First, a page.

HS: Tell us more about the CSR initiatives you are part of?
JV: I work with several NGOs, where I apply my expertise in fundraising, optimal financial disbursements, social governance and so on, to bridge any gaps that require professional assistance. I serve on the board of Mastermind Foundation, an NGO that focuses on mental healthcare for women.
I have also participated in DIWWAAS, an organisation that hopes to change the way healthcare is understood and served in rural India. One of their initiatives, ‘Sahodharis’, in which I partook, was lauded by the Public Health Foundation of India.
I am deeply involved in promoting the social and economic well-being of women. Just last year, through various charitable activities, we established around 100,000 touch-points with underprivileged women in India.
HS: Do you think women in technology especially in senior positions are a rare breed? What more can be done to attract women to tech and STEM careers?
JV: Women in senior technical positions are quite rare. But it’s rewarding to know that the numbers are on the rise. Career counselling and corporate mentoring at the high school level must be done to attract girls into STEM careers. While we see more women entering the STEM fields, they are dropping off the corporate ladder midway at an alarming rate. The focus, therefore, needs to be on retention avenues.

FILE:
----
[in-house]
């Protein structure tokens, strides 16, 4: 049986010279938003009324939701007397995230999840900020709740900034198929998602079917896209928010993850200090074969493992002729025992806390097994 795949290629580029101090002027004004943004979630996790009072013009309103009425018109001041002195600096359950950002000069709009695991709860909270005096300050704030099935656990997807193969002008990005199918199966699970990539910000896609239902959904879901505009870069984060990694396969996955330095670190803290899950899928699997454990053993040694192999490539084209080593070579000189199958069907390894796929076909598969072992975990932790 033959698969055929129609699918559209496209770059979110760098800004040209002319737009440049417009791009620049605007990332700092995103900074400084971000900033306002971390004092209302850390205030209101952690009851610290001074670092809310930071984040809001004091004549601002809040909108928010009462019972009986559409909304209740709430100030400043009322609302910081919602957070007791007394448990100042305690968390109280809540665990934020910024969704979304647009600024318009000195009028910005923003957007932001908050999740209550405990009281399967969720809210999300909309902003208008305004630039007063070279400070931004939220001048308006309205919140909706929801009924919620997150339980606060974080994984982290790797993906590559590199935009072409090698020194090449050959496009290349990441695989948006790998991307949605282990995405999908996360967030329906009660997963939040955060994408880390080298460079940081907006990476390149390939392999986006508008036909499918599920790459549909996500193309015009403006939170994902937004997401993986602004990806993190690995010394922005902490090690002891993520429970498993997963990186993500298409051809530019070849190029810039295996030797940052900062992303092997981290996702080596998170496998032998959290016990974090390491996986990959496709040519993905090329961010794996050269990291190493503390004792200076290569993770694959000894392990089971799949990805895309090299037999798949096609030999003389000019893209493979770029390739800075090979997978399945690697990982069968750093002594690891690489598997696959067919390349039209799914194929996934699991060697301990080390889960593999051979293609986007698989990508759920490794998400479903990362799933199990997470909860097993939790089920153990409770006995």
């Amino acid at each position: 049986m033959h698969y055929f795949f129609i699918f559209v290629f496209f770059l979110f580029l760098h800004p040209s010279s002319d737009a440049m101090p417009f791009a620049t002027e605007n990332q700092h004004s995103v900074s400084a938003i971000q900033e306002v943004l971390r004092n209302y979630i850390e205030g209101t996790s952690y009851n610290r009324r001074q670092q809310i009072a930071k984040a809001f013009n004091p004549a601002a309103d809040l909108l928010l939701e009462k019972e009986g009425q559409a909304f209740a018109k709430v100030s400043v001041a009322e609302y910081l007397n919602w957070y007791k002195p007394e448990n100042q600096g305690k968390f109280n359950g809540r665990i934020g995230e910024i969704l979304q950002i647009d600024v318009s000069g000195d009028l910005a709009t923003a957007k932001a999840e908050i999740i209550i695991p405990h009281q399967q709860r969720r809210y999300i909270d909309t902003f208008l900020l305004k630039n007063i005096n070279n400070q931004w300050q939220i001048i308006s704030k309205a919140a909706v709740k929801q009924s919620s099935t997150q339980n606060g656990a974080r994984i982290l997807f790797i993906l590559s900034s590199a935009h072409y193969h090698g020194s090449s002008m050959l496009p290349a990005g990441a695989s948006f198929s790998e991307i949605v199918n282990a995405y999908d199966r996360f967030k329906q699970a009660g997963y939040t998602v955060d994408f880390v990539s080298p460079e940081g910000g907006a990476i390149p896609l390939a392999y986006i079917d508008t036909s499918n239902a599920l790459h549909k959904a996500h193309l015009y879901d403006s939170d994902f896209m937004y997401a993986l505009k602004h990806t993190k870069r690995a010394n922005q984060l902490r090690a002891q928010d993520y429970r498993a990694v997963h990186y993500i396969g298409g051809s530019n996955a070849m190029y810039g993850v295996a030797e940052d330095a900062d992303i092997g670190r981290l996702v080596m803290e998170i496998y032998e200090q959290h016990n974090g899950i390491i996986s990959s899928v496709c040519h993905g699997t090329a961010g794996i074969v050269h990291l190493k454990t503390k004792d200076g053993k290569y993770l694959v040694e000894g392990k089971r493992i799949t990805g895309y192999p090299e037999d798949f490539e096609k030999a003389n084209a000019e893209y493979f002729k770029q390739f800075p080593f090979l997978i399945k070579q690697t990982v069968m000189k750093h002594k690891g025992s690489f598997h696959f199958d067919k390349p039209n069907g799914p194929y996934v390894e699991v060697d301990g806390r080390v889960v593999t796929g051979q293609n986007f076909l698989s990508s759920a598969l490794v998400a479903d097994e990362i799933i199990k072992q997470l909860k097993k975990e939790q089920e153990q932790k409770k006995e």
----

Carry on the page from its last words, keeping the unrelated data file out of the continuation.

Administrative intervention at the right time matters more than we think. It could be as simple as investing in a day care or crèche at work premises. When the dropout paradigm rears its head, recognise the hints at an early stage, counsel them, and show them that you care about their contribution. With the millennials in the workforce, the traditional understanding of what is needed by the workforce must also evolve.
There are three perspectives that we need to recognise here. One, it is important to celebrate female role models who have done it all. Two, equally important is it for senior women in the industry to serve as mentors to young women professionals. And three, companies need to bring in more women at the board level. Beyond bringing a fresh outlook to the table, the latter move gives young women the opportunity of looking up to role models and experiencing their growth first hand.
HS: What are you doing to support women in terms of mentorship and training?
JV: I hold periodic counselling sessions for women at their workplaces. It is important for organisations to understand the challenges of work-life balance and changing generational needs. At the end of the day, the strength to carry on stems from doing something you’re passionate about; something that makes you happy. I advise them to prioritise and stay focused. I advise women to take an hour out of their busy schedules just for themselves; for their emotional and physical health. The world looks brighter after that.
HS: Who or what inspires you?
JV: I strongly believe that you should never put the burden of inspiration on one single person. I draw inspiration from different people around me. For instance, I look up to success stories like Indra Nooyi or Sundar Pichai, because they inspire me to aim higher.
Meanwhile, the person who brings me my tea is a single mother who has raised two kids on her own – with so little money to spare, daily sustenance aside. I draw inspiration from her too.
And it’s not just someone whom you look up to in terms of age. My son inspires me every day. He motivates me to be more than just a good career professional; to be a good human being. I constantly draw inspiration from his passion and dedication towards work.
(Edited by Evelyn Ratnakumar)